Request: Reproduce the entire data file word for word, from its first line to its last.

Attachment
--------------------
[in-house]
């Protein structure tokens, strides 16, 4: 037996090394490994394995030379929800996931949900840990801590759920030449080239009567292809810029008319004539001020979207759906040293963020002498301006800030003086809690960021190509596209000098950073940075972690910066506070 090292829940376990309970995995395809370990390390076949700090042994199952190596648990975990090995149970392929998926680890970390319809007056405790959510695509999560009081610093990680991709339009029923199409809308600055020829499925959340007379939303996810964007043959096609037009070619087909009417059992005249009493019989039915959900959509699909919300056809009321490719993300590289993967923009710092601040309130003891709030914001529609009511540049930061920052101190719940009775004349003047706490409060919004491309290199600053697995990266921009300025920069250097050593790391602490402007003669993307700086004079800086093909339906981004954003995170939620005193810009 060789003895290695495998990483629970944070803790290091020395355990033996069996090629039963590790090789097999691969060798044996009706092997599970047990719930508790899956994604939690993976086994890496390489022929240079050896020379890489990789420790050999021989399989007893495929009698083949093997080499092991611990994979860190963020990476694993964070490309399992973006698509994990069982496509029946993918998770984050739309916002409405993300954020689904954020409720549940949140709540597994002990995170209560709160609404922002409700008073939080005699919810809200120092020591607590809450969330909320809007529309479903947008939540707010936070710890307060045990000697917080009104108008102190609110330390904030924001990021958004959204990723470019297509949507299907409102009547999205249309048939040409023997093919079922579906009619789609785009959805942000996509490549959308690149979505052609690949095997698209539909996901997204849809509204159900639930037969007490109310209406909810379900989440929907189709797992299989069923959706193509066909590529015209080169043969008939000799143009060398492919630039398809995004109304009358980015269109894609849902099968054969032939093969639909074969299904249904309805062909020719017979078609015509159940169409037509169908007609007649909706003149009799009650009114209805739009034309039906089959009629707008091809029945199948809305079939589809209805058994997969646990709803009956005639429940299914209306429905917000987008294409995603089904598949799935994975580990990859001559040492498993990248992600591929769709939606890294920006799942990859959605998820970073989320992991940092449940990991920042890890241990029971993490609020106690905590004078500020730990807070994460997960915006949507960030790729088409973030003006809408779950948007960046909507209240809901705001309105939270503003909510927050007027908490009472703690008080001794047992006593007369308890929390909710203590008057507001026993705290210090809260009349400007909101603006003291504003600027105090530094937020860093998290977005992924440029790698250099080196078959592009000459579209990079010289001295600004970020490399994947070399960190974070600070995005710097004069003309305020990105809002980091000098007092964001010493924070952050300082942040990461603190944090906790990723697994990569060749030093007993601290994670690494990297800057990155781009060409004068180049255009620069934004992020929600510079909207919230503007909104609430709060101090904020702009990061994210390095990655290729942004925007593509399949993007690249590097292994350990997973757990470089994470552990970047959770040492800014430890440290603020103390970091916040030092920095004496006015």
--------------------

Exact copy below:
[in-house]
């Protein structure tokens, strides 16, 4: 037996090394490994394995030379929800996931949900840990801590759920030449080239009567292809810029008319004539001020979207759906040293963020002498301006800030003086809690960021190509596209000098950073940075972690910066506070 090292829940376990309970995995395809370990390390076949700090042994199952190596648990975990090995149970392929998926680890970390319809007056405790959510695509999560009081610093990680991709339009029923199409809308600055020829499925959340007379939303996810964007043959096609037009070619087909009417059992005249009493019989039915959900959509699909919300056809009321490719993300590289993967923009710092601040309130003891709030914001529609009511540049930061920052101190719940009775004349003047706490409060919004491309290199600053697995990266921009300025920069250097050593790391602490402007003669993307700086004079800086093909339906981004954003995170939620005193810009 060789003895290695495998990483629970944070803790290091020395355990033996069996090629039963590790090789097999691969060798044996009706092997599970047990719930508790899956994604939690993976086994890496390489022929240079050896020379890489990789420790050999021989399989007893495929009698083949093997080499092991611990994979860190963020990476694993964070490309399992973006698509994990069982496509029946993918998770984050739309916002409405993300954020689904954020409720549940949140709540597994002990995170209560709160609404922002409700008073939080005699919810809200120092020591607590809450969330909320809007529309479903947008939540707010936070710890307060045990000697917080009104108008102190609110330390904030924001990021958004959204990723470019297509949507299907409102009547999205249309048939040409023997093919079922579906009619789609785009959805942000996509490549959308690149979505052609690949095997698209539909996901997204849809509204159900639930037969007490109310209406909810379900989440929907189709797992299989069923959706193509066909590529015209080169043969008939000799143009060398492919630039398809995004109304009358980015269109894609849902099968054969032939093969639909074969299904249904309805062909020719017979078609015509159940169409037509169908007609007649909706003149009799009650009114209805739009034309039906089959009629707008091809029945199948809305079939589809209805058994997969646990709803009956005639429940299914209306429905917000987008294409995603089904598949799935994975580990990859001559040492498993990248992600591929769709939606890294920006799942990859959605998820970073989320992991940092449940990991920042890890241990029971993490609020106690905590004078500020730990807070994460997960915006949507960030790729088409973030003006809408779950948007960046909507209240809901705001309105939270503003909510927050007027908490009472703690008080001794047992006593007369308890929390909710203590008057507001026993705290210090809260009349400007909101603006003291504003600027105090530094937020860093998290977005992924440029790698250099080196078959592009000459579209990079010289001295600004970020490399994947070399960190974070600070995005710097004069003309305020990105809002980091000098007092964001010493924070952050300082942040990461603190944090906790990723697994990569060749030093007993601290994670690494990297800057990155781009060409004068180049255009620069934004992020929600510079909207919230503007909104609430709060101090904020702009990061994210390095990655290729942004925007593509399949993007690249590097292994350990997973757990470089994470552990970047959770040492800014430890440290603020103390970091916040030092920095004496006015």